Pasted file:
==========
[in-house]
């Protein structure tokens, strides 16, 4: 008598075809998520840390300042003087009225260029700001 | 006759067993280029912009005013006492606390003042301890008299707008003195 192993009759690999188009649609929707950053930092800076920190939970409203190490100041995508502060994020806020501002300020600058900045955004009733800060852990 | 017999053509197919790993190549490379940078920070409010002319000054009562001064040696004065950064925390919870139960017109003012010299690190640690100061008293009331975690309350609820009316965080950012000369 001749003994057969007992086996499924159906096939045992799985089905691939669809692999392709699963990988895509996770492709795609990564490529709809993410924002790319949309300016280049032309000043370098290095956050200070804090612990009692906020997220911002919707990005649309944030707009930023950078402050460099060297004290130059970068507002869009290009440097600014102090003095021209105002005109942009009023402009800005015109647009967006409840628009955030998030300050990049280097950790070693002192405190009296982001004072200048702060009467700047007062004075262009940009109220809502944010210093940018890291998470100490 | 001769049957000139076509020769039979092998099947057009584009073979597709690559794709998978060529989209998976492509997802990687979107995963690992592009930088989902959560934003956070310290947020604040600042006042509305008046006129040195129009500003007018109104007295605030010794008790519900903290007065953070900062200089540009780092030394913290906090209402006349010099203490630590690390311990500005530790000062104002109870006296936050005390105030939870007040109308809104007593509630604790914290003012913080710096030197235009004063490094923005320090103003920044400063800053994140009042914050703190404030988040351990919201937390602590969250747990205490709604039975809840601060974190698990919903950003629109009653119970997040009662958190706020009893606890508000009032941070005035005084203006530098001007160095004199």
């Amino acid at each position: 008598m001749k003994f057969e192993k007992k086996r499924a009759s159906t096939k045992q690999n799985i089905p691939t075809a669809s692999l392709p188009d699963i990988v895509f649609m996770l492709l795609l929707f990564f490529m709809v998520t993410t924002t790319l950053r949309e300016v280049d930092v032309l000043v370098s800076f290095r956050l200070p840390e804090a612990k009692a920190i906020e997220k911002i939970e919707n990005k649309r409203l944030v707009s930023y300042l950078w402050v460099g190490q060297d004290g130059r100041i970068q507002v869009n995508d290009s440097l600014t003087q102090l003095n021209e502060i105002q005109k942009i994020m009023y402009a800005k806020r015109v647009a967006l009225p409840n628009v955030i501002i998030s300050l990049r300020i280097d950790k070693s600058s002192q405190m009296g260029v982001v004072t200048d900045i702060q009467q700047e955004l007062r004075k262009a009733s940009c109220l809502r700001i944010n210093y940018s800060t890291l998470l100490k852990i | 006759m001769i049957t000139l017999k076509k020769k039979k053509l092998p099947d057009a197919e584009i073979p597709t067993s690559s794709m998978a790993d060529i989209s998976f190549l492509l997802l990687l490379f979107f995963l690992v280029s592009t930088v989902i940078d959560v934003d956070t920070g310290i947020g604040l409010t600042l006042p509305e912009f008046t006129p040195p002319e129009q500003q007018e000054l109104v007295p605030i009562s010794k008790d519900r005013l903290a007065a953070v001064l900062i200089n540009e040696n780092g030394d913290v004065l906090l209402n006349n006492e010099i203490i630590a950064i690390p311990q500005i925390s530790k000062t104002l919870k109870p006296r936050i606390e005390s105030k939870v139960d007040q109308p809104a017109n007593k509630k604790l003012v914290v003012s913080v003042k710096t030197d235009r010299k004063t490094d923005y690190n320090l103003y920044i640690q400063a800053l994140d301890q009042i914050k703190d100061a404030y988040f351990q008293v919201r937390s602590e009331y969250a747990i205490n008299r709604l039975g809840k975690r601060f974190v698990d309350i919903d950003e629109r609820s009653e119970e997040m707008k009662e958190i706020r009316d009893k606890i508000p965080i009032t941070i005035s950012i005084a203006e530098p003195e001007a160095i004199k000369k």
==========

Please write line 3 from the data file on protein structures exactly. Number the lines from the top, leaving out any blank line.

């Amino acid at each position: 008598m001749k003994f057969e192993k007992k086996r499924a009759s159906t096939k045992q690999n799985i089905p691939t075809a669809s692999l392709p188009d699963i990988v895509f649609m996770l492709l795609l929707f990564f490529m709809v998520t993410t924002t790319l950053r949309e300016v280049d930092v032309l000043v370098s800076f290095r956050l200070p840390e804090a612990k009692a920190i906020e997220k911002i939970e919707n990005k649309r409203l944030v707009s930023y300042l950078w402050v460099g190490q060297d004290g130059r100041i970068q507002v869009n995508d290009s440097l600014t003087q102090l003095n021209e502060i105002q005109k942009i994020m009023y402009a800005k806020r015109v647009a967006l009225p409840n628009v955030i501002i998030s300050l990049r300020i280097d950790k070693s600058s002192q405190m009296g260029v982001v004072t200048d900045i702060q009467q700047e955004l007062r004075k262009a009733s940009c109220l809502r700001i944010n210093y940018s800060t890291l998470l100490k852990i | 006759m001769i049957t000139l017999k076509k020769k039979k053509l092998p099947d057009a197919e584009i073979p597709t067993s690559s794709m998978a790993d060529i989209s998976f190549l492509l997802l990687l490379f979107f995963l690992v280029s592009t930088v989902i940078d959560v934003d956070t920070g310290i947020g604040l409010t600042l006042p509305e912009f008046t006129p040195p002319e129009q500003q007018e000054l109104v007295p605030i009562s010794k008790d519900r005013l903290a007065a953070v001064l900062i200089n540009e040696n780092g030394d913290v004065l906090l209402n006349n006492e010099i203490i630590a950064i690390p311990q500005i925390s530790k000062t104002l919870k109870p006296r936050i606390e005390s105030k939870v139960d007040q109308p809104a017109n007593k509630k604790l003012v914290v003012s913080v003042k710096t030197d235009r010299k004063t490094d923005y690190n320090l103003y920044i640690q400063a800053l994140d301890q009042i914050k703190d100061a404030y988040f351990q008293v919201r937390s602590e009331y969250a747990i205490n008299r709604l039975g809840k975690r601060f974190v698990d309350i919903d950003e629109r609820s009653e119970e997040m707008k009662e958190i706020r009316d009893k606890i508000p965080i009032t941070i005035s950012i005084a203006e530098p003195e001007a160095i004199k000369k």